Community Energy conference in Manchester: Onshore wind competitive, but held back by regulatory resistance

What will incumbents do? According to Max Wakefield, the lead campaigner for British climate charity 10:10, “they’re there to protect their market share.” Wakefield, who has been running 10:10’ s Blown Away campaign – which seeks to overcome government hostility to onshore wind – said that incumbents can be expected to fight dirty, to buy up new technologies and companies, to appropriate the language of ‘community energy’ where they can and generally do all they can slow down the regulatory process.

He was speaking in Manchester on Saturday, as Community Energy held its latest large conference. Established in 2014, the Community Energy is a not-for-profit membership organisation which supports organisations in England, Wales and Northern Ireland, engaging with policymakers and others. Around 150 people gathered to hear from practitioners, campaigners and academics. The event was sponsored by Cooperative Energy (part of the Coop Group) and the Tyndall Centre for Climate Change Research, the meeting comes at a tricky time for the sector, which has stagnated of late, with ongoing hostility from central government to on-shore wind, despite widespread public support for the technology.

Chairing a panel discussion on the question of “what do we need next? Taking community energy from surviving to thriving”, Paul Monaghan of Coop Energy delivered both encouragement and a note of caution. Assessing the fragility of the May government’s numbers (the Conservatives hold power thanks to a coalition with Northern Ireland’s Democratic Unionist Party), he pointed out that a small number of Conservative MPs rebelling could force the government to change policy. Citing a recent unexpected victory on tax havens, Monaghan said, given the fact that on-shore wind could now be competitive without subsidy, “this is a door and this is the time to push it.” However, he also cautioned that community groups who thought that all their economic difficulties would be solved upon getting grid access should think again – while “Big Six” energy companies had not just lost market share (from 995 to 80% over the last decade), the margins for generators were very small, and at least two (SSE and RWE) were looking to get out of generating altogether.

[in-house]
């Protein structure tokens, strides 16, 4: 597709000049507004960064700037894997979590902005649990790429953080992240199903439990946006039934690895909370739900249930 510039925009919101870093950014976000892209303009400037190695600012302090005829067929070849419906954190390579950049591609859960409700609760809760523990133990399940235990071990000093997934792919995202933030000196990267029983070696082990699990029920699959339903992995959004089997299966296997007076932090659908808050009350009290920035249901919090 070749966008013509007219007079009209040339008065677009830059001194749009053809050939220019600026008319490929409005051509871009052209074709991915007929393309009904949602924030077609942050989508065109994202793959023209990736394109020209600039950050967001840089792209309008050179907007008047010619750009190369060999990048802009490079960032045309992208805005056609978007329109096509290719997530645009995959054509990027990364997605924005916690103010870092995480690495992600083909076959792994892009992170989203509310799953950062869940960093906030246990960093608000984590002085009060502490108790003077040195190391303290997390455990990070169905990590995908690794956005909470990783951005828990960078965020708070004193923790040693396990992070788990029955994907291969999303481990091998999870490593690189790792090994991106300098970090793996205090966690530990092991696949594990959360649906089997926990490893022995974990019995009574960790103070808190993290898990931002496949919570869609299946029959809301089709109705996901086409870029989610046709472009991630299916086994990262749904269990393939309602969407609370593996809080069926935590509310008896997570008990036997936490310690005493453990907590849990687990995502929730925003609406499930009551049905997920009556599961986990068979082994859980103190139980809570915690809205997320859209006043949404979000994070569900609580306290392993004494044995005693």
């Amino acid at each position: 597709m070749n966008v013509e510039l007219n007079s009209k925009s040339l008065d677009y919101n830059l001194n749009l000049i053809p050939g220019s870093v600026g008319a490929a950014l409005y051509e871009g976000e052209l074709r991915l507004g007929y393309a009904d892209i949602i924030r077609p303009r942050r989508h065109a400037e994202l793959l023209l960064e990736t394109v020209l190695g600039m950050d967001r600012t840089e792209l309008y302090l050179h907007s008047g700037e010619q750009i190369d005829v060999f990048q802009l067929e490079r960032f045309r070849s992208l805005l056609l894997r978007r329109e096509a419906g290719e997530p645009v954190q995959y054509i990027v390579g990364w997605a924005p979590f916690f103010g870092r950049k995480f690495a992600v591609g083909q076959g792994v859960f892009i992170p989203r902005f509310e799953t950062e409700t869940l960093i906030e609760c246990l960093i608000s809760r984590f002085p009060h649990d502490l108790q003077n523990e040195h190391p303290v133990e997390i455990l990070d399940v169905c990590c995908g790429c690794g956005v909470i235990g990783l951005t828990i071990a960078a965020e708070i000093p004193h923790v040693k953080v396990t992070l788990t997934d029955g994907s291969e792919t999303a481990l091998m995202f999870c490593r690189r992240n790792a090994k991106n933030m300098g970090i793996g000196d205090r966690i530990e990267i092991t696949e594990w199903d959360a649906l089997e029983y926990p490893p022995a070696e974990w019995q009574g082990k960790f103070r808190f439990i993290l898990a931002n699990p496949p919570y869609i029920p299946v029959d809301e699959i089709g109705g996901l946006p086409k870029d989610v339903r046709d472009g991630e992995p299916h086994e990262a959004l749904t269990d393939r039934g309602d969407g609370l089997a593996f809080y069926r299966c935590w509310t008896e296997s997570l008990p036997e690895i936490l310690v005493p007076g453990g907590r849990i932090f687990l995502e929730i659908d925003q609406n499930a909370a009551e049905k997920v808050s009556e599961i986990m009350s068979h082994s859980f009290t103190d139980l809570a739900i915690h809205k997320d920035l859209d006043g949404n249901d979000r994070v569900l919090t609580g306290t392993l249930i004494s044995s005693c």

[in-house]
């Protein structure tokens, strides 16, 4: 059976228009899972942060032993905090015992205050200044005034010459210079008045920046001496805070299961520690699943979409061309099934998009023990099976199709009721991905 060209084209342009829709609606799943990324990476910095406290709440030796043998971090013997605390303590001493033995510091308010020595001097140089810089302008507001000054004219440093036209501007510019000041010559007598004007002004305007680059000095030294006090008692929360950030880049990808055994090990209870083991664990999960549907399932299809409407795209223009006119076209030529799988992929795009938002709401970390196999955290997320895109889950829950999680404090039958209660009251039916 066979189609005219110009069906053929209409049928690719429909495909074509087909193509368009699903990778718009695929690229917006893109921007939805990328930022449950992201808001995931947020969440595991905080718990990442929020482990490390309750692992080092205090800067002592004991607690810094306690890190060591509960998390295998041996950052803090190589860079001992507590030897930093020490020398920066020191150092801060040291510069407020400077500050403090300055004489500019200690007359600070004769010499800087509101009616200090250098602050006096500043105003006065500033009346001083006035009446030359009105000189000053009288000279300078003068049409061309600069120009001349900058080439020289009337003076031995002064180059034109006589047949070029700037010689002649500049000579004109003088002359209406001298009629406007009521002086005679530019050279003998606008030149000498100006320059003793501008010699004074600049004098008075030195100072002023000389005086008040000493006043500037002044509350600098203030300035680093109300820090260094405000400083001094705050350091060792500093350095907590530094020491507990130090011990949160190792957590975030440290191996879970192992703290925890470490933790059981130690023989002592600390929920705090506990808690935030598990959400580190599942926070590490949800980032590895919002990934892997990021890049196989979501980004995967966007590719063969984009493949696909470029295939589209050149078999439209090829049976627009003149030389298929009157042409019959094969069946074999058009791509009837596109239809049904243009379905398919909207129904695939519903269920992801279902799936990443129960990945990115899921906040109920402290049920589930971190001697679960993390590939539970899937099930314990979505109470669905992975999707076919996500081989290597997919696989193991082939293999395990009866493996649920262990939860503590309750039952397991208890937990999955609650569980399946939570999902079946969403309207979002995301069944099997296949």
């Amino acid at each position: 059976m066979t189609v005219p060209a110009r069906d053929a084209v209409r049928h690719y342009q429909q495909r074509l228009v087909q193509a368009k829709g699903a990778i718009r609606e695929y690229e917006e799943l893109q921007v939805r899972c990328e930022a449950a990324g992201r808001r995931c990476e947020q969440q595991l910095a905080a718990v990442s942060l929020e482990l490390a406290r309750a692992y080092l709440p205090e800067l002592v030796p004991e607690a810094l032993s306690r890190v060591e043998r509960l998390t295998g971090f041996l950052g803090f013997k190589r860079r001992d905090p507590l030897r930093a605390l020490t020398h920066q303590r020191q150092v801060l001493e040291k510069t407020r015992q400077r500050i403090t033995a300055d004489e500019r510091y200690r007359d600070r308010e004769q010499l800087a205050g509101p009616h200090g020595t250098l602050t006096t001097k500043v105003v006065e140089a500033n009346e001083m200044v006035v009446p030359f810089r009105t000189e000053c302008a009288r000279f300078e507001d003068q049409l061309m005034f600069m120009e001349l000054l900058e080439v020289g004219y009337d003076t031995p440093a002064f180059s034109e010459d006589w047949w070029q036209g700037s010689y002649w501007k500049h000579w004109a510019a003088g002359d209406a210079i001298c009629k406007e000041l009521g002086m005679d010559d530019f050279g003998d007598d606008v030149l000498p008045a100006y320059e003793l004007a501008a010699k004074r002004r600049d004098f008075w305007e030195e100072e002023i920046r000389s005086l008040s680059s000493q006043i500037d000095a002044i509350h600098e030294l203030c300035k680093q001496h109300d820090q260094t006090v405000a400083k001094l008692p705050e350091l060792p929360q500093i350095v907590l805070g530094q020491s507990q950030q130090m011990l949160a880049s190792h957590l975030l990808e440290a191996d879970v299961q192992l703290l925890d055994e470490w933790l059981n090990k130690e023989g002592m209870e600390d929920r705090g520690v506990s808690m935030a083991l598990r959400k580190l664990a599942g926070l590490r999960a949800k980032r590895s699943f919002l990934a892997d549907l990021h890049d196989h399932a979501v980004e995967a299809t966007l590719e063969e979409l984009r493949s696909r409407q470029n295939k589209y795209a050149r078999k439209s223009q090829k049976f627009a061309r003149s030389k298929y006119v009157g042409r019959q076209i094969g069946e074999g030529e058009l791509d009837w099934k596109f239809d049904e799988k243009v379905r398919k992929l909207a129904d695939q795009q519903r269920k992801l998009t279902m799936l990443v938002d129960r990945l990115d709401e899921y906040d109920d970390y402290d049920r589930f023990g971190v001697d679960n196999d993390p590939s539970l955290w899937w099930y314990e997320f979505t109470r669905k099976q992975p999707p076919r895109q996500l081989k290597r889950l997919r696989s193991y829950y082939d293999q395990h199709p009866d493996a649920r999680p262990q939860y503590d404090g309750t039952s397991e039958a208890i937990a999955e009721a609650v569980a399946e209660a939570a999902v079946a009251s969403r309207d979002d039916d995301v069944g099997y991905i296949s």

All was not however, gloom and doom. Thanks to persistent and effective lobbying by victories had been won at the European level on the question of rooftop solar (if not ambitious renewables targets).

The Manchester event also saw the launch of two new reports. The first was the “community and local energy strategy” of Electricity North West, setting out how they intend to go about “forging links with community and local energy groups”.

Based on extensive consultations with stakeholders, it lays out how ENW intends to offer community and local electricity projects access to the grid, financial support and an improved regulatory regime. ENW says that it intends to be “responsive to customers’ needs”, will “create new mechanisms for community and local energy groups to engage” and search for locations on their network “where community and local energy can be deployed for the benefit of the network.”

The second was Community Energy’s second “State of the Sector” report, looking at community energy in England, Wales and Northern Ireland (Scotland, for political reasons, is quite a different beast) (see other coverage here). The report is grim without being glum. Its authors conclude (in words that could be written of parts of Australia) that “what is immediately clear is that the impacts of regulatory and subsidy changes during 2015 and onwards have had a negative impact on the community energy sector, in line with changes seen in the wider energy sector. Ever decreasing project margins, alongside wider barriers relating to site availability, planning and grid constraints, are resulting in an inability for many groups to get projects off the ground. Evidenced by the low numbers of new community energy organisations, projects, funding and finance in 2017, this report confirms the sectoral slowdown predicted in the first State of the sector report.”

The authors go on to admit that despite “continued motivation and passion within the sector” the slowdown “will continue into 2018.”

Conspicuously absent at the conference was any organised union presence. Despite rhetoric for a ‘million climate jobs’, and approving noises from Labor leader Jeremy Corbyn on climate and industrial policy, it is fair to say that – if this conference is any indicator – that the endlessly predicted and hoped for ‘red-green’ coalition is still a distant hope.

So, while the technologies are maturing, the level of debate – and the attitudes of politicians supporting the incumbency – remains anything but mature. And the carbon dioxide continues to accumulate…

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